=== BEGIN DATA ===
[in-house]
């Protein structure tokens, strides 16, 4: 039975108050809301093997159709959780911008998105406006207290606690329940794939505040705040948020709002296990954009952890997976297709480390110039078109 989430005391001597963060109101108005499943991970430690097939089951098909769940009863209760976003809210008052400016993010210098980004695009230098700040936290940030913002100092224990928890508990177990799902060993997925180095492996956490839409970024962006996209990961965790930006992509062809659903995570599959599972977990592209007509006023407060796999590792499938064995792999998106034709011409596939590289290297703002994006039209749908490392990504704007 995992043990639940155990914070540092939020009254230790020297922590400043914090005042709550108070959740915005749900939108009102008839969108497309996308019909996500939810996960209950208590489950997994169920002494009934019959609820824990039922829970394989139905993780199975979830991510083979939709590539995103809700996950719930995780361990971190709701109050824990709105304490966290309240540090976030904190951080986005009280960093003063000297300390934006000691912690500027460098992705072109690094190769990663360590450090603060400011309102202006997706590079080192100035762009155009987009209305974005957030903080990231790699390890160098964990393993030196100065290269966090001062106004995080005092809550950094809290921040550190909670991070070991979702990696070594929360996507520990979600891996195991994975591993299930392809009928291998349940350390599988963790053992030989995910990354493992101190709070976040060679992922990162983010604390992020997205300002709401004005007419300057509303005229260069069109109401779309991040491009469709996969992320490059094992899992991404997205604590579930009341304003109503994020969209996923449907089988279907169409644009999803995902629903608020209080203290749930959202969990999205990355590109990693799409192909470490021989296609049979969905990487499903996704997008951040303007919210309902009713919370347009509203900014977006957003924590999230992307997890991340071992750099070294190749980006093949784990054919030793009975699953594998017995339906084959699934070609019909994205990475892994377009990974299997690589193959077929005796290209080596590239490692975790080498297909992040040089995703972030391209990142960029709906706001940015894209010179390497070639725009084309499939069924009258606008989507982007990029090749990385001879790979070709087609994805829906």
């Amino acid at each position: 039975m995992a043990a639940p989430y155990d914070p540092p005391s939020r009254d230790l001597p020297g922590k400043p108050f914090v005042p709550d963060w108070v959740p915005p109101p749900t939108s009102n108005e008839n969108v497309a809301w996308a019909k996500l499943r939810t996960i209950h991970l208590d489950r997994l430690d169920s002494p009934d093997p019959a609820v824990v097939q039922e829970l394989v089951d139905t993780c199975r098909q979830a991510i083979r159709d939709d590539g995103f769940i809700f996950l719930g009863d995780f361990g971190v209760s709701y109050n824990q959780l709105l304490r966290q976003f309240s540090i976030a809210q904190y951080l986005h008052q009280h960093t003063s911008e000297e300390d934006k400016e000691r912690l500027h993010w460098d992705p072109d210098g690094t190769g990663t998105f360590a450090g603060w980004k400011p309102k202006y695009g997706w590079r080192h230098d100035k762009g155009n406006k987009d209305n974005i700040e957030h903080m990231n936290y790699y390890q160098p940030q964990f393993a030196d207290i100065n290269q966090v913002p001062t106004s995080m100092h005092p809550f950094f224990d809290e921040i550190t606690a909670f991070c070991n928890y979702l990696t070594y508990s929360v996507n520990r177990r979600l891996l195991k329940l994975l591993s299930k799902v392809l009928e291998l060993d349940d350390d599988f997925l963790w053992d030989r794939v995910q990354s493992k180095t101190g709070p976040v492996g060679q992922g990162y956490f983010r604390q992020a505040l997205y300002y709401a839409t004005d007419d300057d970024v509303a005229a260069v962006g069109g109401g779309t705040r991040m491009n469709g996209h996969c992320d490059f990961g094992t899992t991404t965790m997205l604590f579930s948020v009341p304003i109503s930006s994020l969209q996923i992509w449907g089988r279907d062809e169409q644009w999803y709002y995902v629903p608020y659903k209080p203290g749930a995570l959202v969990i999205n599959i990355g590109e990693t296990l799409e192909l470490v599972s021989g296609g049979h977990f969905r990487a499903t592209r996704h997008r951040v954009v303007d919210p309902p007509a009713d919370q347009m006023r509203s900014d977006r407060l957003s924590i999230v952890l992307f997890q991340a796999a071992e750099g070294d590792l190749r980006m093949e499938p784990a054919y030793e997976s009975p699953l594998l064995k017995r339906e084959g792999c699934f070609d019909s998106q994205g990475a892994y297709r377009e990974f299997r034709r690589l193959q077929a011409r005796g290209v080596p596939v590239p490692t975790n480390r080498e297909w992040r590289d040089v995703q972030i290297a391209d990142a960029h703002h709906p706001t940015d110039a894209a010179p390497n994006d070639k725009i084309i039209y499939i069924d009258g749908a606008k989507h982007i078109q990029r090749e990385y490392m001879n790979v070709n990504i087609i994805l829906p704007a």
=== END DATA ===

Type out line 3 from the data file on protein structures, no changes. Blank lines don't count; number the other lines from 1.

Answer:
């Amino acid at each position: 039975m995992a043990a639940p989430y155990d914070p540092p005391s939020r009254d230790l001597p020297g922590k400043p108050f914090v005042p709550d963060w108070v959740p915005p109101p749900t939108s009102n108005e008839n969108v497309a809301w996308a019909k996500l499943r939810t996960i209950h991970l208590d489950r997994l430690d169920s002494p009934d093997p019959a609820v824990v097939q039922e829970l394989v089951d139905t993780c199975r098909q979830a991510i083979r159709d939709d590539g995103f769940i809700f996950l719930g009863d995780f361990g971190v209760s709701y109050n824990q959780l709105l304490r966290q976003f309240s540090i976030a809210q904190y951080l986005h008052q009280h960093t003063s911008e000297e300390d934006k400016e000691r912690l500027h993010w460098d992705p072109d210098g690094t190769g990663t998105f360590a450090g603060w980004k400011p309102k202006y695009g997706w590079r080192h230098d100035k762009g155009n406006k987009d209305n974005i700040e957030h903080m990231n936290y790699y390890q160098p940030q964990f393993a030196d207290i100065n290269q966090v913002p001062t106004s995080m100092h005092p809550f950094f224990d809290e921040i550190t606690a909670f991070c070991n928890y979702l990696t070594y508990s929360v996507n520990r177990r979600l891996l195991k329940l994975l591993s299930k799902v392809l009928e291998l060993d349940d350390d599988f997925l963790w053992d030989r794939v995910q990354s493992k180095t101190g709070p976040v492996g060679q992922g990162y956490f983010r604390q992020a505040l997205y300002y709401a839409t004005d007419d300057d970024v509303a005229a260069v962006g069109g109401g779309t705040r991040m491009n469709g996209h996969c992320d490059f990961g094992t899992t991404t965790m997205l604590f579930s948020v009341p304003i109503s930006s994020l969209q996923i992509w449907g089988r279907d062809e169409q644009w999803y709002y995902v629903p608020y659903k209080p203290g749930a995570l959202v969990i999205n599959i990355g590109e990693t296990l799409e192909l470490v599972s021989g296609g049979h977990f969905r990487a499903t592209r996704h997008r951040v954009v303007d919210p309902p007509a009713d919370q347009m006023r509203s900014d977006r407060l957003s924590i999230v952890l992307f997890q991340a796999a071992e750099g070294d590792l190749r980006m093949e499938p784990a054919y030793e997976s009975p699953l594998l064995k017995r339906e084959g792999c699934f070609d019909s998106q994205g990475a892994y297709r377009e990974f299997r034709r690589l193959q077929a011409r005796g290209v080596p596939v590239p490692t975790n480390r080498e297909w992040r590289d040089v995703q972030i290297a391209d990142a960029h703002h709906p706001t940015d110039a894209a010179p390497n994006d070639k725009i084309i039209y499939i069924d009258g749908a606008k989507h982007i078109q990029r090749e990385y490392m001879n790979v070709n990504i087609i994805l829906p704007a």